My Lords, I thank the Minister for repeating the Statement. The Blake review is a substantial document and will require detailed study, but we must not lose sight of the fact that it was necessary because of the deaths of four young recruits. These deaths were personal tragedies, and the hearts of all noble Lords will go out to their parents and families.
Like previous reports, the Blake review will have wider implications for our Armed Forces, the way they train their recruits and the MoD's duty of care. These issues are complex because they require a difficult balance. On the one hand, the Army needs individuals who will put themselves in the line of fire to protect all of us, and that inevitably requires a robust and tough training environment and a culture quite unlike that of civilian life. On the other hand, the Army has a duty of care to each individual under its command.
Mr Blake makes a number of important points. He finds that the Army did not cause the deaths of the three recruits whose cases he studied, although he identifies a number of "institutional failures" in the Army. Despite calls for a public inquiry, he believes that no useful purpose will be served by holding one. He concludes that no new reliable evidence as to how the four trainees met their deaths is likely to be available. We recognise that that will come as a disappointment to the families, but Mr Blake's decision confirms the view that we have taken all along.
The review demonstrates that mistakes were made in the MoD's duty of care for the young recruits in its charge and opportunities missed in dealing with the problems at the base. Between 1988 and 2002, seven inquiries into MoD training identified a number of the problem areas and shortfalls in provision. However, the MoD failed to act on these. The defence budget was grossly overstretched, and too often training seemed like an easy source of savings and a low priority for funding and improvements.
The review is particularly critical of the levels of supervision at Deepcut, which in some cases were as bad as 1:60. In a Westminster Hall debate on
The review is very critical of the poor accommodation and the sanitary and washing facilities available. What improvements has the MoD made in this very important area?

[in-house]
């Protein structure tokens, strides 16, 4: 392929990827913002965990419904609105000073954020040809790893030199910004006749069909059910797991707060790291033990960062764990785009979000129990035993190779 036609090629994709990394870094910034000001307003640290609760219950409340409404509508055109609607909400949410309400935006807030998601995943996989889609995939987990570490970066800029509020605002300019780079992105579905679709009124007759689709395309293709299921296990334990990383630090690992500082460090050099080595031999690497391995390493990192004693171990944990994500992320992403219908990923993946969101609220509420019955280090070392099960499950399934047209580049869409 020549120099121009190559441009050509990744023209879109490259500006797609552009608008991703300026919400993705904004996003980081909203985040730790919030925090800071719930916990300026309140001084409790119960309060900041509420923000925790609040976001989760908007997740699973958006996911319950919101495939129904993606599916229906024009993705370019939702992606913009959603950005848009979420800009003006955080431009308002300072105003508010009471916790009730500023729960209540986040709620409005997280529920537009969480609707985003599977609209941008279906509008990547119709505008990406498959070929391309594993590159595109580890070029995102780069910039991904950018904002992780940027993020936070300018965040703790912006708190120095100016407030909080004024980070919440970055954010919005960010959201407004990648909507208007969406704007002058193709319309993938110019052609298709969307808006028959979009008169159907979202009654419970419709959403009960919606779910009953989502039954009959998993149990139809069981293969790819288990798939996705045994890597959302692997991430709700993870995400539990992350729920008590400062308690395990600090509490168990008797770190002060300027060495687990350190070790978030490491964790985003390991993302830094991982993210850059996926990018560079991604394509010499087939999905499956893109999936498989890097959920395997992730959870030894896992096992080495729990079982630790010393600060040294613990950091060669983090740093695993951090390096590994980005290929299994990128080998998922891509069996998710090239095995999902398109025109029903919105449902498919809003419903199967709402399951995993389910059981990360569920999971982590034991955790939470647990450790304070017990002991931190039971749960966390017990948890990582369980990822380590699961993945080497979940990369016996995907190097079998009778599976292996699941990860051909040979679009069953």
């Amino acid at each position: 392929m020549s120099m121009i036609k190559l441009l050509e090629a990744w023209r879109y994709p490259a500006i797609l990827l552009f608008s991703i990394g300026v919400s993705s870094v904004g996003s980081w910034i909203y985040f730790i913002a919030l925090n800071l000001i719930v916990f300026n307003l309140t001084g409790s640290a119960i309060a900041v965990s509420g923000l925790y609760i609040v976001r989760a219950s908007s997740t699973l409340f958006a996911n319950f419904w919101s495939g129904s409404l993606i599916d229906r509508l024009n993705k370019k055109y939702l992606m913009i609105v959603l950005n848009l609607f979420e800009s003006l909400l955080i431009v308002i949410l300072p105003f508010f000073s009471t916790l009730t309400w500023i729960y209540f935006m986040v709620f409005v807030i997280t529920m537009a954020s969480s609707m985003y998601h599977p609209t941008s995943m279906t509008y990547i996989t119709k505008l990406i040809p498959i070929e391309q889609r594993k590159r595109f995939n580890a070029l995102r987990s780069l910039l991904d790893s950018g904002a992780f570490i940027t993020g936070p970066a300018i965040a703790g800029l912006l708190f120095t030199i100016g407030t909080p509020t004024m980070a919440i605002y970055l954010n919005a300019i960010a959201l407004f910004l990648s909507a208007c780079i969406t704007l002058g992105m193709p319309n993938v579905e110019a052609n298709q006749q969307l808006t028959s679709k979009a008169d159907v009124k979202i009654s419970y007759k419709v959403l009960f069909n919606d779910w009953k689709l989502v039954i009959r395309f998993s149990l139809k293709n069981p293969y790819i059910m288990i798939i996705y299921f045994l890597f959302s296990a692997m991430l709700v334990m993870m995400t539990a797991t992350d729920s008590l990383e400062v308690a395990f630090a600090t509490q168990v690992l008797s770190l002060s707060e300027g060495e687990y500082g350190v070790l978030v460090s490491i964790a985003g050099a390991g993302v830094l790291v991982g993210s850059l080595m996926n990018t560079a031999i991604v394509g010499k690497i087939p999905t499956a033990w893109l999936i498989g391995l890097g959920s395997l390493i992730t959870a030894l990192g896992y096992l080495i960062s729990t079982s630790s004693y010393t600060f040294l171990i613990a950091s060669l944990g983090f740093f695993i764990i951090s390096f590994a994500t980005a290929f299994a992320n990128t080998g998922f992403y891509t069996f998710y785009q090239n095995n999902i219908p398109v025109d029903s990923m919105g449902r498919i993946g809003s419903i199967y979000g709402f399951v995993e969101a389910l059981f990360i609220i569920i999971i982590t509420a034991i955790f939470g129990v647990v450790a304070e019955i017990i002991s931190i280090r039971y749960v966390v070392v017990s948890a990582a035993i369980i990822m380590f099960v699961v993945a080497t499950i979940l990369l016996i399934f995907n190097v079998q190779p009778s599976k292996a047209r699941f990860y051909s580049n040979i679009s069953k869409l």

We are aware that two of these recruits had medical records of self-harm prior to recruitment, unknown to the MoD. What is the MoD doing to identify vulnerable recruits on entry into the service? Is there sufficient psychological profiling of potential recruits, and will the Minister's department consider automatic availability of NHS medical records prior to a recruitment decision? What improvements have been made to the vetting procedure of instructors following the conviction of Leslie Skinner in December 2004 for indecent assault on four young recruits? Problems have been identified arising from the break between phase 1 and phase 2 training. What plans do the Government have to restructure the training programme to reduce the problems experienced by soldiers awaiting trade training?
We welcome the recognition in the Statement of the need to spread and sustain best practice in relation to young soldiers beyond Deepcut—Bassingbourn and the Army Foundation College at Harrogate were both mentioned. We welcome the recognition that it would be appropriate to amend the Armed Forces Bill to meet some of the points identified by Mr Blake, and the Government can look to the Opposition to give a fair wind to such amendments.
The Ministry of Defence and the Army are clearly embarked on a number of sensible measures to help prevent a recurrence of such failings. I hope that the Minster will continue to report regularly to this House that the better practices are in full operation, and that they have not been allowed to slide back as the memories of what did and did not happen at Deepcut slide back into the past.